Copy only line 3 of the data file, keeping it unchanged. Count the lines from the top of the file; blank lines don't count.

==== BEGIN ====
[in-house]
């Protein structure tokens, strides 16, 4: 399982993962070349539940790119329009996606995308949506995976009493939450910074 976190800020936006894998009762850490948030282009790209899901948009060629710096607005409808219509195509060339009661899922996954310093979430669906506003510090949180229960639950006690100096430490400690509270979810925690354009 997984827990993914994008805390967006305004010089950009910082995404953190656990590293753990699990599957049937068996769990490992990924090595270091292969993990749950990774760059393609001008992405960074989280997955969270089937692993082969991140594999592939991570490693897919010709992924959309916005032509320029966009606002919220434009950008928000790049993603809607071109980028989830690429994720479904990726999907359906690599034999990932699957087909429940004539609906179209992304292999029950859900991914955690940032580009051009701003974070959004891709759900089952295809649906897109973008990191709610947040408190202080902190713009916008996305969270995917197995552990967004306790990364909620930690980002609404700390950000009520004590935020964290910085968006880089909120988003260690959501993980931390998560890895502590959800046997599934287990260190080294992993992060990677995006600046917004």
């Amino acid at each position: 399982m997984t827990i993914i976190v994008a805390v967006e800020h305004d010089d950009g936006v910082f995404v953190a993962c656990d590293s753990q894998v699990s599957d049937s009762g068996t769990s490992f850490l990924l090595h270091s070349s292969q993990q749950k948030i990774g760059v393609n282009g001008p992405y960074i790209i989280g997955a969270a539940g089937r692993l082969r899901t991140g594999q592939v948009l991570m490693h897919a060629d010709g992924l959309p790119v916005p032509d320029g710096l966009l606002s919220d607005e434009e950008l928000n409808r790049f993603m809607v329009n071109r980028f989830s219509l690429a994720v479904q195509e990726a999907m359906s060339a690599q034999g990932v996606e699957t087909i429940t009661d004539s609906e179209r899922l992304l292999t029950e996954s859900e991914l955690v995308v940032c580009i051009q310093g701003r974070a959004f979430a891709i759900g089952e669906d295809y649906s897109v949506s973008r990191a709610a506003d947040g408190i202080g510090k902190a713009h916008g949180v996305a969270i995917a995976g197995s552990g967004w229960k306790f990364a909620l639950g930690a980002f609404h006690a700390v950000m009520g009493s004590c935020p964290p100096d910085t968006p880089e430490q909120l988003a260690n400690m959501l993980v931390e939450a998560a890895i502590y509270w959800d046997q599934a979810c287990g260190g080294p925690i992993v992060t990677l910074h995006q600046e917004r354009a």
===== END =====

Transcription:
């Amino acid at each position: 399982m997984t827990i993914i976190v994008a805390v967006e800020h305004d010089d950009g936006v910082f995404v953190a993962c656990d590293s753990q894998v699990s599957d049937s009762g068996t769990s490992f850490l990924l090595h270091s070349s292969q993990q749950k948030i990774g760059v393609n282009g001008p992405y960074i790209i989280g997955a969270a539940g089937r692993l082969r899901t991140g594999q592939v948009l991570m490693h897919a060629d010709g992924l959309p790119v916005p032509d320029g710096l966009l606002s919220d607005e434009e950008l928000n409808r790049f993603m809607v329009n071109r980028f989830s219509l690429a994720v479904q195509e990726a999907m359906s060339a690599q034999g990932v996606e699957t087909i429940t009661d004539s609906e179209r899922l992304l292999t029950e996954s859900e991914l955690v995308v940032c580009i051009q310093g701003r974070a959004f979430a891709i759900g089952e669906d295809y649906s897109v949506s973008r990191a709610a506003d947040g408190i202080g510090k902190a713009h916008g949180v996305a969270i995917a995976g197995s552990g967004w229960k306790f990364a909620l639950g930690a980002f609404h006690a700390v950000m009520g009493s004590c935020p964290p100096d910085t968006p880089e430490q909120l988003a260690n400690m959501l993980v931390e939450a998560a890895i502590y509270w959800d046997q599934a979810c287990g260190g080294p925690i992993v992060t990677l910074h995006q600046e917004r354009a």